Emergencies happen. Being prepared is essential. Did you know that the second most common area injured in 0-6 year olds is the mouth? Did you know that if your child has had a traumatic dental injury he/she is likely to have another? Dental emergencies are most likely to occur between two and six years of age and most often affect the gingiva (gums). Ever wonder what to do or who to call if your child has a dental emergency? If your child has lost consciousness, has a compromised airway, has nausea or vomiting, or is bleeding from the ears, nose, or throat, go straight to your physician or the emergency room. If not, don't look any further - we are here. 

We understand accidents do not always happen from 830am-5pm during our normal business hours. Do not hesitate to contact our office. Please call the office and you will be directed to an answering service. Below are some common dental emergencies and what to do. 

“Shark Teeth” 

Does your child have two rows of teeth on the bottom in the front? Do not panic – this is not an emergency. Often, lower front permanent teeth erupt “behind” the existing baby teeth. Once the baby teeth fall out, the permanent teeth are “pushed forward” into the U-shaped arch due to the pressure of the tongue.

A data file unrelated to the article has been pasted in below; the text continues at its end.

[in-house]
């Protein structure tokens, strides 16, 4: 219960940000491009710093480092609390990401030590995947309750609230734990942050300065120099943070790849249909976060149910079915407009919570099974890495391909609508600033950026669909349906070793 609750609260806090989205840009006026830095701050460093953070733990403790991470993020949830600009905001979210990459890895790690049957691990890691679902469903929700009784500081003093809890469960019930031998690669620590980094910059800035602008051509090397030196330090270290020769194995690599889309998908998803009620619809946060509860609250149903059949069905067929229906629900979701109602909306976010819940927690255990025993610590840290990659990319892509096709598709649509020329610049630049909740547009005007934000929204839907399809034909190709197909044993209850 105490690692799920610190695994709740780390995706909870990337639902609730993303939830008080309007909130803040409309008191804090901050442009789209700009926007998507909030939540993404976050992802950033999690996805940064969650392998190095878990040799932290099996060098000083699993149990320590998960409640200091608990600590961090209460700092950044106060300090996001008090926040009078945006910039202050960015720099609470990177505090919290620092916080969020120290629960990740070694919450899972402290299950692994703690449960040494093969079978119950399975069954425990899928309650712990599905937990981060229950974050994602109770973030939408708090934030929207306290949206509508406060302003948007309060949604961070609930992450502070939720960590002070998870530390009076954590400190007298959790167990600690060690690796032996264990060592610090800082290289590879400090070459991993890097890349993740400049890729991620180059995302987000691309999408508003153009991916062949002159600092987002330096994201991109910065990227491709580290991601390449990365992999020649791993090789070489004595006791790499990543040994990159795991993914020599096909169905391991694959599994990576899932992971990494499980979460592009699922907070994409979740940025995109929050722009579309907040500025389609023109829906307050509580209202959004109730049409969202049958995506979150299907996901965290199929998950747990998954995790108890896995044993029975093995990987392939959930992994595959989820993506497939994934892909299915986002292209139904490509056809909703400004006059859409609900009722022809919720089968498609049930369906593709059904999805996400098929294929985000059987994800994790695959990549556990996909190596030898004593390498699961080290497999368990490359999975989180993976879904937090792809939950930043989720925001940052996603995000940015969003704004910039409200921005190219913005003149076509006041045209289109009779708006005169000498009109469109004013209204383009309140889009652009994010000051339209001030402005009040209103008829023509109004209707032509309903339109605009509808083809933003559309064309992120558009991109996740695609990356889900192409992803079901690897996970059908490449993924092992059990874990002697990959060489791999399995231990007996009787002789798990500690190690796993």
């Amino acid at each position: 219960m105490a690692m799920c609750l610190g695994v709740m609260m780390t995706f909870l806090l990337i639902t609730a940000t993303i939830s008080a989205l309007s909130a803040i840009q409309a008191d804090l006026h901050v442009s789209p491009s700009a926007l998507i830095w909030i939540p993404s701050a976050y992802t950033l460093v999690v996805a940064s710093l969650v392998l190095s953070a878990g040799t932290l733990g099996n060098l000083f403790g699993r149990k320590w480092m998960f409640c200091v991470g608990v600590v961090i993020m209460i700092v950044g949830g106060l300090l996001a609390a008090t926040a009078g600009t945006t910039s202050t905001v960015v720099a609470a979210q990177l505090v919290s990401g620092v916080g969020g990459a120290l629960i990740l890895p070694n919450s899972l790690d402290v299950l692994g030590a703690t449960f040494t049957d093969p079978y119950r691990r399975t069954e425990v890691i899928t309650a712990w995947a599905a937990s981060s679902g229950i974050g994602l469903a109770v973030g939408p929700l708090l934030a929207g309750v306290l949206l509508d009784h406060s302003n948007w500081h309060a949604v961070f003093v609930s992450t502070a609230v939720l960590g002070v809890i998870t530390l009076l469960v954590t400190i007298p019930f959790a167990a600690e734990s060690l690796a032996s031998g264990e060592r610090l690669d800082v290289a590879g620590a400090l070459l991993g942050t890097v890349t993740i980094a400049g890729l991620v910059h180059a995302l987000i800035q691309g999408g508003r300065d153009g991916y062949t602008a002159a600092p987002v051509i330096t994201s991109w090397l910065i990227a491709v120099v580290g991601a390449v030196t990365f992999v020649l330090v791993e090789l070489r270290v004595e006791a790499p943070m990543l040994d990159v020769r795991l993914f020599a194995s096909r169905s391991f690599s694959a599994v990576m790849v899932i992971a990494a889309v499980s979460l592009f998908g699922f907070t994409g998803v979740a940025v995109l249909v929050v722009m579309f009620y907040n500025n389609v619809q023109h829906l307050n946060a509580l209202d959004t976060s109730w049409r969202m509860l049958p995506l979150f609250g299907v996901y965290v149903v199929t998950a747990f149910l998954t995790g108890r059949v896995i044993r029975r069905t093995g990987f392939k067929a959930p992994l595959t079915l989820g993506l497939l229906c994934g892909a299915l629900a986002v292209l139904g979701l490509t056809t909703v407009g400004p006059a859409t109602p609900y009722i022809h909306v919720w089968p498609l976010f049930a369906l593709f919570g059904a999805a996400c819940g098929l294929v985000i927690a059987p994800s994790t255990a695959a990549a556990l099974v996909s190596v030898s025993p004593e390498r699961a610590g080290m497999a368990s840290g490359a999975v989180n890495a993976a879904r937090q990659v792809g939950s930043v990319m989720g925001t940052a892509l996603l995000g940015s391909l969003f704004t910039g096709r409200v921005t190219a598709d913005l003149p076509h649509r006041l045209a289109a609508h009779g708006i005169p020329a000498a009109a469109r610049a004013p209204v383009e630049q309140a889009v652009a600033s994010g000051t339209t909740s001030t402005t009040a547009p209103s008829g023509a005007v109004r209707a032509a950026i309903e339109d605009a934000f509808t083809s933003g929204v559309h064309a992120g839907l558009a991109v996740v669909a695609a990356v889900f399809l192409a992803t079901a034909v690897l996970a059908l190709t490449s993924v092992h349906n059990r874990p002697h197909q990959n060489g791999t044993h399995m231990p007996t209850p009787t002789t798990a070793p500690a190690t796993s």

Toothache or discomfort

Clean/ brush around the tooth. Rinse with warm salt water. Use dental floss if anything is lodged in between the teeth. Apply ice or a cold compress if the patient is swollen. Over the counter Tylenol or Motrin can be taken – please, avoid using aspirin. Make an appointment to see the dentist. 

Mouth/Cheek cut or lip bite

Apply pressure to the area to stop any bleeding. Use ice or a cold compress for swelling or the bruised area. Exercise caution when eating - generally a soft, bland diet is recommended until healed. 

Broken/Cracked tooth

Look for the tooth fragments. If found, place them in milk. Check your childs lips, tongue, cheeks for any tooth pieces. Make an appointment to see the dentist. 

Tooth “pushed up/in” (intruded tooth)